Book Image

Node.js By Example

Book Image

Node.js By Example

Overview of this book

Table of Contents (18 chapters)
Node.js By Example
About the Author
About the Reviewers

Introducing built-in modules

Node.js is considered a technology that you can use to write backend applications. As such, we need to perform various tasks. Thankfully, we have a bunch of helpful built-in modules at our disposal.

Creating a server with the HTTP module

We already used the HTTP module. It's perhaps the most important one for web development because it starts a server that listens on a particular port:

var http = require('http');
http.createServer(function (req, res) {
   res.writeHead(200, {'Content-Type': 'text/plain'});
   res.end('Hello World\n');
}).listen(9000, '');
console.log('Server running at');

We have a createServer method that returns a new web server object. In most cases, we run the listen method. If needed, there is close, which stops the server from accepting new connections. The callback function that we pass always accepts the request (req) and response (res) objects. We can use the first one to retrieve information about incoming request, such as, GET or POST parameters.

Reading and writing to files

The module that is responsible for the read and write processes is called fs (it is derived from filesystem). Here is a simple example that illustrates how to write data to a file:

var fs = require('fs');
fs.writeFile('data.txt', 'Hello world!', function (err) {
   if(err) { throw err; }
   console.log('It is saved!');

Most of the API functions have synchronous versions. The preceding script could be written with writeFileSync, as follows:

fs.writeFileSync('data.txt', 'Hello world!');

However, the usage of the synchronous versions of the functions in this module blocks the event loop. This means that while operating with the filesystem, our JavaScript code is paused. Therefore, it is a best practice with Node to use asynchronous versions of methods wherever possible.

The reading of the file is almost the same. We should use the readFile method in the following way:

fs.readFile('data.txt', function(err, data) {
   if (err) throw err;

Working with events

The observer design pattern is widely used in the world of JavaScript. This is where the objects in our system subscribe to the changes happening in other objects. Node.js has a built-in module to manage events. Here is a simple example:

var events = require('events');
var eventEmitter = new events.EventEmitter();
var somethingHappen = function() {
   console.log('Something happen!');
.on('something-happen', somethingHappen)

The eventEmitter object is the object that we subscribed to. We did this with the help of the on method. The emit function fires the event and the somethingHappen handler is executed.

The events module provides the necessary functionality, but we need to use it in our own classes. Let's get the book idea from the previous section and make it work with events. Once someone rates the book, we will dispatch an event in the following manner:

// book.js
var util = require("util");
var events = require("events");
var Class = function() { };
util.inherits(Class, events.EventEmitter);
Class.prototype.ratePoints = 0;
Class.prototype.rate = function(points) {
   ratePoints = points;
Class.prototype.getPoints = function() {
   return ratePoints;
module.exports = Class;

We want to inherit the behavior of the EventEmitter object. The easiest way to achieve this in Node.js is by using the utility module (util) and its inherits method. The defined class could be used like this:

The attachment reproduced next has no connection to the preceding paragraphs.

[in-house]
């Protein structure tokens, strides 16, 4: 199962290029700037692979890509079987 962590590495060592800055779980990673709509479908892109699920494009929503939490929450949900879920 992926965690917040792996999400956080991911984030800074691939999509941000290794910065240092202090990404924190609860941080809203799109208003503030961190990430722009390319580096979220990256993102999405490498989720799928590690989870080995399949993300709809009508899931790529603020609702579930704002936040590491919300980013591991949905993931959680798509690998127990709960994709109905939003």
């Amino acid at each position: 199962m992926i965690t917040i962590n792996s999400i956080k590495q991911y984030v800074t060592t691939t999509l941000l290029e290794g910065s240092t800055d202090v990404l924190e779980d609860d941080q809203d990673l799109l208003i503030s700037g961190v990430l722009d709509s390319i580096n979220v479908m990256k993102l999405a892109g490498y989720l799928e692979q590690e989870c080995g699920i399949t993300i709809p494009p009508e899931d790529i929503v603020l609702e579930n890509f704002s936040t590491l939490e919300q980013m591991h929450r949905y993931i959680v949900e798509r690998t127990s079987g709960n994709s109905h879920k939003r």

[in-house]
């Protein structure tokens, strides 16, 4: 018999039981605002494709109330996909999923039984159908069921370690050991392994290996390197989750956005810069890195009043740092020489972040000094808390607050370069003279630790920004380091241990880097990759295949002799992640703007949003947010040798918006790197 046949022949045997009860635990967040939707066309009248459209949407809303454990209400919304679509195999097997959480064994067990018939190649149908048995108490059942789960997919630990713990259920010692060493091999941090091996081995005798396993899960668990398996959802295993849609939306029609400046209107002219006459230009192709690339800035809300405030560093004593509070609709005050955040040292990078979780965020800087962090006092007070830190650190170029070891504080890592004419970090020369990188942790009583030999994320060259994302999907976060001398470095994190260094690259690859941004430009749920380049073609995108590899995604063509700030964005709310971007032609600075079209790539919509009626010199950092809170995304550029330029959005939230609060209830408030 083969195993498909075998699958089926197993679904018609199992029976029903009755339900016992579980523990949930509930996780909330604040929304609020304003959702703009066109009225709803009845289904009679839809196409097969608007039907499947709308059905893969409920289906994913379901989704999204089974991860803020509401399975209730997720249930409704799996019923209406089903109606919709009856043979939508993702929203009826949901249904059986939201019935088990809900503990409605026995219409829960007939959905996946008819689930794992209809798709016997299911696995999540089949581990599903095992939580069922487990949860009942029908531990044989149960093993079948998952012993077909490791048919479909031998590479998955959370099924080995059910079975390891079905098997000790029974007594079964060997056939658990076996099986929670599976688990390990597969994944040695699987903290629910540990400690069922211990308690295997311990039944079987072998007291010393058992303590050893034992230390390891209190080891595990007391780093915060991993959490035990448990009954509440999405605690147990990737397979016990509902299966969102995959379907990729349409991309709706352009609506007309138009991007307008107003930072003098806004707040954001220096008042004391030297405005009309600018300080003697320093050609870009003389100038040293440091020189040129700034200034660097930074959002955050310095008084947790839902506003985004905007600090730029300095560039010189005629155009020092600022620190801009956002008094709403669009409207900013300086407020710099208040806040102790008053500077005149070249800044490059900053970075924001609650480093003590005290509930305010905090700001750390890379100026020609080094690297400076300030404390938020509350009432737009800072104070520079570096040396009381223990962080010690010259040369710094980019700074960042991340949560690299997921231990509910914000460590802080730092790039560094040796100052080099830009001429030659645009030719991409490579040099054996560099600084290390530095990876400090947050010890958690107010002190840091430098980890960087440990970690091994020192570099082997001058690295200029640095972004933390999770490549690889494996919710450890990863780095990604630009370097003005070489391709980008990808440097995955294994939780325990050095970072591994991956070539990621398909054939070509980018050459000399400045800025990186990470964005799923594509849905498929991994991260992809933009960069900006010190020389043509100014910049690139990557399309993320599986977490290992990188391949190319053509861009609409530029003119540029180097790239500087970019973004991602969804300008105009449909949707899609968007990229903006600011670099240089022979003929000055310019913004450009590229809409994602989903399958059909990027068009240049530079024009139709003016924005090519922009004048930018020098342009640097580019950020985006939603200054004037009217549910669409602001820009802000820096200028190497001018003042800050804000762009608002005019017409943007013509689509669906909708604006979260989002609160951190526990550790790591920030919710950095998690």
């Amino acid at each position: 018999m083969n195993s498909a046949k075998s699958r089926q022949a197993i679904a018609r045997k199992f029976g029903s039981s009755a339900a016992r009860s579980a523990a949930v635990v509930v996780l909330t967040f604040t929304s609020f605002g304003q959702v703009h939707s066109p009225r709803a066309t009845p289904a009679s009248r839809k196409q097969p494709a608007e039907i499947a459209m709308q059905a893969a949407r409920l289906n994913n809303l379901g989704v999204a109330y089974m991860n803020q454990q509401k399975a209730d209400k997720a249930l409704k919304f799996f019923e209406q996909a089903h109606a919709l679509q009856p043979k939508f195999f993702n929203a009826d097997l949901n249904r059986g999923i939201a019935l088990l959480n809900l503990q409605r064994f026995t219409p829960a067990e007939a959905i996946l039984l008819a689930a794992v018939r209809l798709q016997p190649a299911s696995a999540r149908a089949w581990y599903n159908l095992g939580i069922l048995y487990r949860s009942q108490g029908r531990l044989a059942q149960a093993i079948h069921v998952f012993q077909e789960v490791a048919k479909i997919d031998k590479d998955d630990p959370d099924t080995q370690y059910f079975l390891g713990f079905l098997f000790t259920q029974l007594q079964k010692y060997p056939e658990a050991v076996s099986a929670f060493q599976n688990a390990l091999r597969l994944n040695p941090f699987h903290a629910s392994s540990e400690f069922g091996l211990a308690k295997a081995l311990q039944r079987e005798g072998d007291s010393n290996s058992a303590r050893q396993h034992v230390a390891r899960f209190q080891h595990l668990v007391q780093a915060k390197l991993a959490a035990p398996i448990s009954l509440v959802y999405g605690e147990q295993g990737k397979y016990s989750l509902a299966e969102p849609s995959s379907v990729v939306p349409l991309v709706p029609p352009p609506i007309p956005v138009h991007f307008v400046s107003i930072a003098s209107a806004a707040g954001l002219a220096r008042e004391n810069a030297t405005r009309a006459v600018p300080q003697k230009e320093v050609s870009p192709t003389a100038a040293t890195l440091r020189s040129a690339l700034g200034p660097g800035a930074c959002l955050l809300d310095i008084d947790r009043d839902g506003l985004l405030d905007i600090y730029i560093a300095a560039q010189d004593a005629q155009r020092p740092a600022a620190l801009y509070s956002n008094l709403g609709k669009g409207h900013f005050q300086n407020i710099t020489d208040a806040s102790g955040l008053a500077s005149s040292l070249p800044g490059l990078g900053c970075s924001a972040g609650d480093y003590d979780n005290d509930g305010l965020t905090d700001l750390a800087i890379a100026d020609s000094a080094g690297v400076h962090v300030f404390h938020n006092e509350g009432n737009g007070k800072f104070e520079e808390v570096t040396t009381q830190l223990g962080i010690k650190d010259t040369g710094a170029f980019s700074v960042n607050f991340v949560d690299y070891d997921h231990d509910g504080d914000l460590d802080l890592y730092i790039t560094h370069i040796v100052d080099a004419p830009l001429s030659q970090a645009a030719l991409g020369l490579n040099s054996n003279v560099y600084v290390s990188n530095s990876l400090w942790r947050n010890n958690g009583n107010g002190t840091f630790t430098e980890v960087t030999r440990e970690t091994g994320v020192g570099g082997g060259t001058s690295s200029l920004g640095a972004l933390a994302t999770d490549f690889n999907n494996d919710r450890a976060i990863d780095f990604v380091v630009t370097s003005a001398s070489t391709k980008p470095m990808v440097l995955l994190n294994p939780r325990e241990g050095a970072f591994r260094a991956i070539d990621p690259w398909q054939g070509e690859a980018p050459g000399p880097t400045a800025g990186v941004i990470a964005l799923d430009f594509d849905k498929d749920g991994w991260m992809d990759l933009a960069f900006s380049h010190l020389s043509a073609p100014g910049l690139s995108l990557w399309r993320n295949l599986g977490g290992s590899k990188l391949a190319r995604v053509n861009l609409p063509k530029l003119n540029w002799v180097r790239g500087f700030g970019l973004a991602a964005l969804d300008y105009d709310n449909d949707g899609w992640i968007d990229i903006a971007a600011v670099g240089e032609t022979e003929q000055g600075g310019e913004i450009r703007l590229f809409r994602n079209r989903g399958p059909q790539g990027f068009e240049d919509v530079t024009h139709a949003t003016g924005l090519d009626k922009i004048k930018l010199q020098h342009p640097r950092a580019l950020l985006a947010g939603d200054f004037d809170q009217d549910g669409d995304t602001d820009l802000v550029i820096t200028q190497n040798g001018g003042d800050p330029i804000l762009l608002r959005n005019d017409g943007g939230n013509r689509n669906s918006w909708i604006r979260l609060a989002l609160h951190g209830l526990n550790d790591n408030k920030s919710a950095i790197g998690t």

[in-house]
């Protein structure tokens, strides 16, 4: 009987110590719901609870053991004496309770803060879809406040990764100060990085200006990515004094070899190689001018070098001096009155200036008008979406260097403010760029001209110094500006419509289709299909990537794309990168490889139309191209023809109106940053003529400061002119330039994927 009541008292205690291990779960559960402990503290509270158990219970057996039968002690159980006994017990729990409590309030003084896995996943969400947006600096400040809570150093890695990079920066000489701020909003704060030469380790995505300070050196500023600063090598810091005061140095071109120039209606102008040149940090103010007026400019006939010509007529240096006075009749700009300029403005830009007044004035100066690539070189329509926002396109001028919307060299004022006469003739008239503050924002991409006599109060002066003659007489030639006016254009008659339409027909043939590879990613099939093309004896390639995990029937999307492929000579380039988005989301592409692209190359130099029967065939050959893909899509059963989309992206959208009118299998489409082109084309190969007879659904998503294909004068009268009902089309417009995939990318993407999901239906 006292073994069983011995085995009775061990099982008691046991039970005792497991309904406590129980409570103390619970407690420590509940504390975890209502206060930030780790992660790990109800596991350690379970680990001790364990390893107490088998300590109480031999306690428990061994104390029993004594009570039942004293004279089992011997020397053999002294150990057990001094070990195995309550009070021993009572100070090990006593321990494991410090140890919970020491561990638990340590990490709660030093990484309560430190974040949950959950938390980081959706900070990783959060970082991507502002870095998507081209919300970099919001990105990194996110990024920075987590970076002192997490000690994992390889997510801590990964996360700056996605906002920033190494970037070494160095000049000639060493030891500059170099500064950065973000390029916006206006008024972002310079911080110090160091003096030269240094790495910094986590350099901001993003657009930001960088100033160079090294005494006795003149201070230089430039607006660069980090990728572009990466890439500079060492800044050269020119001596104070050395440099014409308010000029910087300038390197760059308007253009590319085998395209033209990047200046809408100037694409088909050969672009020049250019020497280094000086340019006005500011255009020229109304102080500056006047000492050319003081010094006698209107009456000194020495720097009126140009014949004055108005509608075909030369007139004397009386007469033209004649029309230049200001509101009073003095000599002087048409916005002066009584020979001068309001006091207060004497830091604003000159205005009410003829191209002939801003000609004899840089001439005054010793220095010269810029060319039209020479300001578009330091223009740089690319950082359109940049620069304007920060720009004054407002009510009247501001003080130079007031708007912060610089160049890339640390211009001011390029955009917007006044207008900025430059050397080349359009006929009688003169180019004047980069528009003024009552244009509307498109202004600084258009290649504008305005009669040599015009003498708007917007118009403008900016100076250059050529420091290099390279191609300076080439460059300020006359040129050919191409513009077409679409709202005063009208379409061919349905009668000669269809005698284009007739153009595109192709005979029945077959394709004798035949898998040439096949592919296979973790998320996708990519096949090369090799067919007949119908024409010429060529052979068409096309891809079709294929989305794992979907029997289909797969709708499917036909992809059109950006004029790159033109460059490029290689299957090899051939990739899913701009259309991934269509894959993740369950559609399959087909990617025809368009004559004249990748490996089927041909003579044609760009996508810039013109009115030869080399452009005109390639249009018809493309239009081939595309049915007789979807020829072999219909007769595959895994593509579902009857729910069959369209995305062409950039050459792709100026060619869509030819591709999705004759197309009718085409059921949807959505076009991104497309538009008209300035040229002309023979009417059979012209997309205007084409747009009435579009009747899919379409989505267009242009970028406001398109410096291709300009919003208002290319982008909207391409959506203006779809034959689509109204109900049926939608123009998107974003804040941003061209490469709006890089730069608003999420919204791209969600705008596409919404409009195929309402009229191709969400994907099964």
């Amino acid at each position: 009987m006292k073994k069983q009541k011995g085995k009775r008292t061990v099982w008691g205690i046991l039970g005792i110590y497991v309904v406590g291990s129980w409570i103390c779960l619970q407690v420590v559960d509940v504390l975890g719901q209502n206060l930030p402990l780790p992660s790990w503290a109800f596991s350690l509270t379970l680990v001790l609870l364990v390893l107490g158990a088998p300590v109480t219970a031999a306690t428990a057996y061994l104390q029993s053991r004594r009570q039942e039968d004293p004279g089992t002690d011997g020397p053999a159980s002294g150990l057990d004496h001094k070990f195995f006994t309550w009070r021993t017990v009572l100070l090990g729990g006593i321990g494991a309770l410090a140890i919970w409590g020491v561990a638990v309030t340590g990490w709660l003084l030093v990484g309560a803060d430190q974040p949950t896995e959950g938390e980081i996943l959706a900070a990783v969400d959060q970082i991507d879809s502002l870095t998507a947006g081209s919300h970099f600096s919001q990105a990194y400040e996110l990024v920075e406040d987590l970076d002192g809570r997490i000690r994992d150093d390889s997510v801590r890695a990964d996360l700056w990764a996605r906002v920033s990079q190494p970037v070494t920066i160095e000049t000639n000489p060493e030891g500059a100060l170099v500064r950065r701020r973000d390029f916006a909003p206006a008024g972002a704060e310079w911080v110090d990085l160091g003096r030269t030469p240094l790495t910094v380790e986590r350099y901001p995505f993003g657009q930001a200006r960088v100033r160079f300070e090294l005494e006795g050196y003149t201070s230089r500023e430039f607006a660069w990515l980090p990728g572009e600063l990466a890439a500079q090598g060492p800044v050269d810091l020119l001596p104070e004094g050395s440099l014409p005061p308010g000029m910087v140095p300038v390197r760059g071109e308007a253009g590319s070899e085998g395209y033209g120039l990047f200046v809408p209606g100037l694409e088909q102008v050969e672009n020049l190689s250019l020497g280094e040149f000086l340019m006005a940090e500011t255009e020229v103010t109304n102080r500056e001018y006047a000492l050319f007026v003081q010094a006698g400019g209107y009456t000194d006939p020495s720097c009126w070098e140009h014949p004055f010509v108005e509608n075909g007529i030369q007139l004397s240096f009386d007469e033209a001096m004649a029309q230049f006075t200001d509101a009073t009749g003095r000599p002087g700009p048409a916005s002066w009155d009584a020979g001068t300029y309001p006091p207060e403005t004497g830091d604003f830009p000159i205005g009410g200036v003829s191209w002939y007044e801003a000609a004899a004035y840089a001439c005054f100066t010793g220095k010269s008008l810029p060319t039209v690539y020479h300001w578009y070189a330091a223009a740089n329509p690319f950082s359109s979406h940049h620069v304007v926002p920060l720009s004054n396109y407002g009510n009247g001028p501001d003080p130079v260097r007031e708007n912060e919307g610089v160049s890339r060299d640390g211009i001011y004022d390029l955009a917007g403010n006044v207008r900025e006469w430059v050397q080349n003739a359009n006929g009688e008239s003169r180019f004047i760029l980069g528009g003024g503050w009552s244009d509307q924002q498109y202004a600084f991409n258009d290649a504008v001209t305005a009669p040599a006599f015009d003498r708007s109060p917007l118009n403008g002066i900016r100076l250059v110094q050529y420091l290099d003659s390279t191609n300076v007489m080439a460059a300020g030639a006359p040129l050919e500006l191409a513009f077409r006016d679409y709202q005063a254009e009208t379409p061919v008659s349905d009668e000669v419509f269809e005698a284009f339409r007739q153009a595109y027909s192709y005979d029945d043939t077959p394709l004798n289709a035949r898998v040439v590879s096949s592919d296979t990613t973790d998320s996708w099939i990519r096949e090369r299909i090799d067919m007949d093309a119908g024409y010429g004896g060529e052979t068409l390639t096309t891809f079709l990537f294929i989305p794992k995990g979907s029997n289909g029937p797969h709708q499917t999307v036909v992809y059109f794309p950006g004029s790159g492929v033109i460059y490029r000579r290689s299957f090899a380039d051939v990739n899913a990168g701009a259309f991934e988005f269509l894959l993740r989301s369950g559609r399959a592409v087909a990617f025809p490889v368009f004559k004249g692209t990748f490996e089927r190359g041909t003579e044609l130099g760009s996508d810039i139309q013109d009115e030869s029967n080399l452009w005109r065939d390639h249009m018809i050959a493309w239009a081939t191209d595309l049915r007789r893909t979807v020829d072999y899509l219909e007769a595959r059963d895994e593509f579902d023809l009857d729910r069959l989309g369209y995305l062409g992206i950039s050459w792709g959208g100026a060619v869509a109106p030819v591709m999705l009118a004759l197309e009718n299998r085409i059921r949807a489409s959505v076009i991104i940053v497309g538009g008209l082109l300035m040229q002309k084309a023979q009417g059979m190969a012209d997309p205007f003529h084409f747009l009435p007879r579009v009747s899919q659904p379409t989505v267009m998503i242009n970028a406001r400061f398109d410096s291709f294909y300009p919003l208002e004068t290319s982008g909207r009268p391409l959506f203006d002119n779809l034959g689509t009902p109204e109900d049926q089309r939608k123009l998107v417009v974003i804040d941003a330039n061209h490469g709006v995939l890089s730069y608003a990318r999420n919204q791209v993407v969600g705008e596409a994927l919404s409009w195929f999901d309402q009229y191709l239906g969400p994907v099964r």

var BookClass = require('./book.js');
var book = new BookClass();
book.on('rated', function() {
   console.log('Rated with ' + book.getPoints());

We again used the on method to subscribe to the rated event. The book class displays that message once we set the points. The terminal then shows the Rated with 10 text.

Managing child processes

There are some things that we can't do with Node.js. We need to use external programs for the same. The good news is that we can execute shell commands from within a Node.js script. For example, let's say that we want to list the files in the current directory. The file system APIs do provide methods for that, but it would be nice if we could get the output of the ls command:

// exec.js
var exec = require('child_process').exec;
exec('ls -l', function(error, stdout, stderr) {
    console.log('stdout: ' + stdout);
    console.log('stderr: ' + stderr);
    if (error !== null) {
        console.log('exec error: ' + error);

The module that we used is called child_process. Its exec method accepts the desired command as a string and a callback. The stdout item is the output of the command. If we want to process the errors (if any), we may use the error object or the stderr buffer data. The preceding code produces the following screenshot:

Along with the exec method, we have spawn. It's a bit different and really interesting. Imagine that we have a command that not only does its job, but also outputs the result. For example, git push may take a few seconds and it may send messages to the console continuously. In such cases, spawn is a good variant because we get an access to a stream:

var spawn = require('child_process').spawn;
var command = spawn('git', ['push', 'origin', 'master']);
command.stdout.on('data', function (data) {
   console.log('stdout: ' + data);
command.stderr.on('data', function (data) {
   console.log('stderr: ' + data);
command.on('close', function (code) {
   console.log('child process exited with code ' + code);

Here, stdout and stderr are streams. They dispatch events and if we subscribe to these events, we will get the exact output of the command as it was produced. In the preceding example, we run git push origin master and sent the full command responses to the console.